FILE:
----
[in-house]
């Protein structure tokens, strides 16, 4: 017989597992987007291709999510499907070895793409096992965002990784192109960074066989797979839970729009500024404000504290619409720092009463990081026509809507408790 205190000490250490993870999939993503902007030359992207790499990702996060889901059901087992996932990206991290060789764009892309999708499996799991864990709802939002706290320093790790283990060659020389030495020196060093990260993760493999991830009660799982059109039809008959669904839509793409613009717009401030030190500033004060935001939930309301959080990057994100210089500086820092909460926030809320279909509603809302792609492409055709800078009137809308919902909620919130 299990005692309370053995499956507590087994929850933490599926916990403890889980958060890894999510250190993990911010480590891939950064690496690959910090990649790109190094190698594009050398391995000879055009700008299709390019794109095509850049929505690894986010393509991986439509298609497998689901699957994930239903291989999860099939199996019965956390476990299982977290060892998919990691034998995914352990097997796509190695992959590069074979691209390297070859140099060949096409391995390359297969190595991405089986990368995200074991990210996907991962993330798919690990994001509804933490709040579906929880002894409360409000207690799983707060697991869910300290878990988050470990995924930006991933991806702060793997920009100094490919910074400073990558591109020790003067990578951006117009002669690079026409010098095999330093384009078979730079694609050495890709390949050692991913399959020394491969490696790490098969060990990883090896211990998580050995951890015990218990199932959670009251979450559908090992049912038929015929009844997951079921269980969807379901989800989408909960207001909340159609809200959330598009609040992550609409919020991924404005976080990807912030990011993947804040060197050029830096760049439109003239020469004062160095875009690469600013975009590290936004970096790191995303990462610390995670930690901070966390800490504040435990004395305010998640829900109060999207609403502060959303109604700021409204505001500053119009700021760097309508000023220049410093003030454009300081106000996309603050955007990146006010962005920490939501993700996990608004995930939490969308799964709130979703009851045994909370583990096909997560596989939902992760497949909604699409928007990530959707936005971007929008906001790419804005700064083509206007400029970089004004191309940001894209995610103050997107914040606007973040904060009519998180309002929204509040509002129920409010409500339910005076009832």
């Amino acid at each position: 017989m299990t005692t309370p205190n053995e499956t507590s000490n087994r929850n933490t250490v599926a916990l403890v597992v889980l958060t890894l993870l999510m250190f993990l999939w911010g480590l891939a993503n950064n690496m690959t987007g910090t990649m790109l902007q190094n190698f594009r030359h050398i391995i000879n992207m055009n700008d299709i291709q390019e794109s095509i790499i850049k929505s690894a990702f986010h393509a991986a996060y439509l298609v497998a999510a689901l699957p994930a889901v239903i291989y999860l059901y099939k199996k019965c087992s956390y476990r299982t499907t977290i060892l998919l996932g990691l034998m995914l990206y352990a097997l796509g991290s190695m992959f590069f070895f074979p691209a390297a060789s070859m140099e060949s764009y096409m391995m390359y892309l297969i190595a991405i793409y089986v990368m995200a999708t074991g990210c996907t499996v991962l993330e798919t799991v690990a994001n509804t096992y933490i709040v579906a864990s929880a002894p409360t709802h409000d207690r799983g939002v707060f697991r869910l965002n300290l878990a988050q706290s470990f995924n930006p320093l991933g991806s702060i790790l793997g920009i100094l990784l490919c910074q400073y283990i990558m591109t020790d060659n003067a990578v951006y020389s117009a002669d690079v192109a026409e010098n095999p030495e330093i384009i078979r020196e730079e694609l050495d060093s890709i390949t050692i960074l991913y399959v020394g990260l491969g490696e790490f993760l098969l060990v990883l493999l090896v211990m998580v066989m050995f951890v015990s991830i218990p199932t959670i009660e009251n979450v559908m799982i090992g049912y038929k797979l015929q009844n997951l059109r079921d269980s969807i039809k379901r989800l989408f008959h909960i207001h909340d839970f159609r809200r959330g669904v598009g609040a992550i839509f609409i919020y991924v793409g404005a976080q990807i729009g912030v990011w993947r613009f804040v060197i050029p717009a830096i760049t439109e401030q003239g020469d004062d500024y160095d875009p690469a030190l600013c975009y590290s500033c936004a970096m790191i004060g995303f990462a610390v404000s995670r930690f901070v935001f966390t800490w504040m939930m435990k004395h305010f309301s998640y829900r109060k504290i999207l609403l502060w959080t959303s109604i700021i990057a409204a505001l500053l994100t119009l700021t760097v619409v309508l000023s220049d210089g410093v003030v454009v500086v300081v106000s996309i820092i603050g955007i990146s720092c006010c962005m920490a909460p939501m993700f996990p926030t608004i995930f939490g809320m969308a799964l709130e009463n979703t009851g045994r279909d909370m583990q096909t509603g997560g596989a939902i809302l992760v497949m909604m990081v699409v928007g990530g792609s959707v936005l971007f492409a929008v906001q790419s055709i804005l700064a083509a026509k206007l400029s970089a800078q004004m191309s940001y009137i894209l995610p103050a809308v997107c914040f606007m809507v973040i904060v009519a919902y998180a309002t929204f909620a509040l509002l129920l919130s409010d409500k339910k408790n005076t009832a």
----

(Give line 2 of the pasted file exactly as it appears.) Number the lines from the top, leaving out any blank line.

């Protein structure tokens, strides 16, 4: 017989597992987007291709999510499907070895793409096992965002990784192109960074066989797979839970729009500024404000504290619409720092009463990081026509809507408790 205190000490250490993870999939993503902007030359992207790499990702996060889901059901087992996932990206991290060789764009892309999708499996799991864990709802939002706290320093790790283990060659020389030495020196060093990260993760493999991830009660799982059109039809008959669904839509793409613009717009401030030190500033004060935001939930309301959080990057994100210089500086820092909460926030809320279909509603809302792609492409055709800078009137809308919902909620919130 299990005692309370053995499956507590087994929850933490599926916990403890889980958060890894999510250190993990911010480590891939950064690496690959910090990649790109190094190698594009050398391995000879055009700008299709390019794109095509850049929505690894986010393509991986439509298609497998689901699957994930239903291989999860099939199996019965956390476990299982977290060892998919990691034998995914352990097997796509190695992959590069074979691209390297070859140099060949096409391995390359297969190595991405089986990368995200074991990210996907991962993330798919690990994001509804933490709040579906929880002894409360409000207690799983707060697991869910300290878990988050470990995924930006991933991806702060793997920009100094490919910074400073990558591109020790003067990578951006117009002669690079026409010098095999330093384009078979730079694609050495890709390949050692991913399959020394491969490696790490098969060990990883090896211990998580050995951890015990218990199932959670009251979450559908090992049912038929015929009844997951079921269980969807379901989800989408909960207001909340159609809200959330598009609040992550609409919020991924404005976080990807912030990011993947804040060197050029830096760049439109003239020469004062160095875009690469600013975009590290936004970096790191995303990462610390995670930690901070966390800490504040435990004395305010998640829900109060999207609403502060959303109604700021409204505001500053119009700021760097309508000023220049410093003030454009300081106000996309603050955007990146006010962005920490939501993700996990608004995930939490969308799964709130979703009851045994909370583990096909997560596989939902992760497949909604699409928007990530959707936005971007929008906001790419804005700064083509206007400029970089004004191309940001894209995610103050997107914040606007973040904060009519998180309002929204509040509002129920409010409500339910005076009832």